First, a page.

Director General of ICWA, Dr T C A Raghavan
Your Excellency, Dr NomvuyoNokwe, Secretary General of the Indian Ocean Rim Association
Your Excellency Mr Salem al Zaabi,
Ms Nutan Kapoor Mahawar, Joint Secretary, ICWA
Distinguished delegates to this Dialogue,
Ladies and Gentlemen,
I thank ICWA for inviting me to this 6th edition of the Indian Ocean Dialogue, with the rather imaginative theme of re-imagining the Indian Ocean.
The Indian Ocean Rim Association (IORA) was the first post-cold war organization that renewed the historical civilizational and commercial links between the littoral states of the Indian Ocean. As Cold War divisions dissolved, the waters of the ocean could once again be seen as connecting nations, rather than separating them.
IORA is said to have been inspired by the words of Nelson Mandela, that facts of history and geography lead to the concept of an Indian Ocean Rim for socio-economic cooperation. The range of this cooperation has progressively widened, as also the membership of the Association, in response to emerging opportunities. Emerging realities also introduced security issues to the agenda. As extra-regional powers expanded their presence in the Indian Ocean region, IORA engaged with more dialogue partners and international organizations.
The same logic of responding to changing realities is today urging the countries of the Indian Ocean region to recognize an expanded geography as integral to their interests and security. The advance of globalization, technology and communications is one factor. Another is the global churn, as multiple rising state actors jostle for space to assert their national interests and advance their aspirations in a post-Cold War multipolar order.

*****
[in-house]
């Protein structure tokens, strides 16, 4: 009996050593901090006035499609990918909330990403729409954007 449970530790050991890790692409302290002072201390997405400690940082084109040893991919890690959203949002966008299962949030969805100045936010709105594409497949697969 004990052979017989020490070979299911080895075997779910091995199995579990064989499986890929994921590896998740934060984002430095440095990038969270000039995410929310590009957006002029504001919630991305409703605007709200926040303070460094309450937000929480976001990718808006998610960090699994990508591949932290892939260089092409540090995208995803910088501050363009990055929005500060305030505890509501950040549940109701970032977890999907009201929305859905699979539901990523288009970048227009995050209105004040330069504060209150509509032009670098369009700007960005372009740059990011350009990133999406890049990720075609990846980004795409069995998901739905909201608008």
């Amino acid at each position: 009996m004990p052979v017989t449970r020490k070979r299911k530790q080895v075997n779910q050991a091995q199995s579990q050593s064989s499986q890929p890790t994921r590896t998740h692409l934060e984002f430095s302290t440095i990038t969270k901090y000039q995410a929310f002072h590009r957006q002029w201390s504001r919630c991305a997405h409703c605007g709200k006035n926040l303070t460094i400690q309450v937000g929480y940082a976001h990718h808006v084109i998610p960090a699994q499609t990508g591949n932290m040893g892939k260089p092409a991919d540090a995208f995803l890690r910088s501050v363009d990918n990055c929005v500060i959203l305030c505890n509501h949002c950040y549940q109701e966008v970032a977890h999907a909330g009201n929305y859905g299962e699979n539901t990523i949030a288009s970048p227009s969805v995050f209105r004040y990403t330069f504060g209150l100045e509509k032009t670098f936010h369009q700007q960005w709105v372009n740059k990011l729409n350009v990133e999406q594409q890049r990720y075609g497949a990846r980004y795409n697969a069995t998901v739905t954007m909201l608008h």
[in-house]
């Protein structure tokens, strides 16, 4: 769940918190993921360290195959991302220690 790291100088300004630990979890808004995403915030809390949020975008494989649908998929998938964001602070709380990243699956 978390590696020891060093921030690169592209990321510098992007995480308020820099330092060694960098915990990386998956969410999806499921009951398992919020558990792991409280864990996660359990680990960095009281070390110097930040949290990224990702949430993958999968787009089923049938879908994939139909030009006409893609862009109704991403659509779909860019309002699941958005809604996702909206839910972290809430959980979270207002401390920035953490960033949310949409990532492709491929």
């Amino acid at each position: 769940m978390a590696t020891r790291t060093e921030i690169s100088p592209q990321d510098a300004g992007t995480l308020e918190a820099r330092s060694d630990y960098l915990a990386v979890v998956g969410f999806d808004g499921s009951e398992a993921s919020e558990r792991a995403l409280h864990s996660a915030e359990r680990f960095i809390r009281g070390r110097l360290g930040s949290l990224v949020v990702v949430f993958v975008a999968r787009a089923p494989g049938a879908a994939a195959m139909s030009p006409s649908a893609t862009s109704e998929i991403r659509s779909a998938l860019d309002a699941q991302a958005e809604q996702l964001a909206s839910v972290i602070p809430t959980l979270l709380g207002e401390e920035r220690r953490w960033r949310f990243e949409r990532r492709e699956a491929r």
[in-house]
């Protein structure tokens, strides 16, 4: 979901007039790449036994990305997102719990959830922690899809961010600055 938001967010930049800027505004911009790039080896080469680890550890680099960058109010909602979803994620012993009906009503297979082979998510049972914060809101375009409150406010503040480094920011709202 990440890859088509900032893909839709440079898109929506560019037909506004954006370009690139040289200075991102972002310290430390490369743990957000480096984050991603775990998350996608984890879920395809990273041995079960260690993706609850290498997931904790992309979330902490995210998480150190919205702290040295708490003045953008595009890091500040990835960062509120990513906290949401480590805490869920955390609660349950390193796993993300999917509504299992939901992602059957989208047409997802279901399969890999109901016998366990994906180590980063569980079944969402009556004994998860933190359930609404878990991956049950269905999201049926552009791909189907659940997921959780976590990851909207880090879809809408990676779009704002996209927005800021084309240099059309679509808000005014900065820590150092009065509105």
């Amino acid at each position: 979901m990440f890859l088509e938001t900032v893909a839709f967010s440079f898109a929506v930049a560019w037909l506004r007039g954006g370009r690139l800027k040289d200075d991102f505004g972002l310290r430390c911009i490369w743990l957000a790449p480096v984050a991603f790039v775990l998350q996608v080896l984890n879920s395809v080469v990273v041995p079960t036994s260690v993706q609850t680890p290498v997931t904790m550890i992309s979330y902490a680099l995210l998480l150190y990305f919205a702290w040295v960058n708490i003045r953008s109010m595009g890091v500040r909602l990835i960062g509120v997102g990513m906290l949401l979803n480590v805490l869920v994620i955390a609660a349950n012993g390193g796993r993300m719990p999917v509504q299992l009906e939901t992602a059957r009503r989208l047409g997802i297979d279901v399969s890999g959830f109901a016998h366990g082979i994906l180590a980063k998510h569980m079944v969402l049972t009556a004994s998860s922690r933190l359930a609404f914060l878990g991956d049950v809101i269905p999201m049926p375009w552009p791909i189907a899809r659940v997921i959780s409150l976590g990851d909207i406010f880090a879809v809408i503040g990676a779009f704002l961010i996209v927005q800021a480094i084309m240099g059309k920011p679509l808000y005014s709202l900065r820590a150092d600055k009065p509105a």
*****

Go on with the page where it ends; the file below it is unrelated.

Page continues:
You cannot argue with geography. The waters of the Indian and Pacific Oceans do form a continuum, and so the Indo-Pacific is a valid geographical description. What we are talking about, in the theme of this Dialogue is an expanded strategic geography of the Indian Ocean. A peaceful and stable environment across this continuum would meet the security and economic interests of all our countries.
The strategic concept of the Indo-Pacific succeeds that of the Asia-Pacific, which, of course, was a geopolitical construct of the Cold War, rather than a natural geographical or economic space. It did not include the Indian Ocean. The Asia-Pacific was the arena of an ideological and military confrontation between the two politico-military blocs of that era. As the ideological confrontation collapsed and the military threats receded, the relevance of this construct also abated. New geopolitical realities now challenge the littoral countries of the Indian and Pacific Oceans to shape a new equilibrium in this broader region, which will protect their interests.
India has a critical interest in this. For political, security and geographical reasons, our opportunities for foreign trade by land are limited. Therefore, well over 90% of our foreign trade, including much of our energy supplies is seaborne. Over a third of this trade passes through the South China Sea and the Pacific Ocean beyond. The protection of our 7500 km coastline against external threats;efficient use of marine resources; tackling arms, narcotics and human trafficking; and ensuring the security of sea lanes for commerce, transport and communications are, therefore, important Indian priorities.
The Indo-Pacific space has three major international groupings. Besides IORA, we have ASEAN and the Bay of Bengal Initiative for Multi-Sectoral Technical and Economic cooperation (BIMSTEC). There is some overlap in their geographies and membership. There are differences in the specificities of their origin and organizational philosophy. But all these groupings are broadly convergent in their aspirations for the Indo-Pacific. These include respect for sovereignty and territorial integrity of countries, regardless of size and strength; preservation of marine resources; ensuring maritime security; and freedom of navigation and overflight. Their members agree that these objectives should be achieved through inclusive consultative processes, to evolve ideas and strategies for a new, stable and sustainable security architecture.
It is, of course, self-evident that political, economic and security challenges vary in different segments of this vast geographical space. They need to be addressed through different strategies.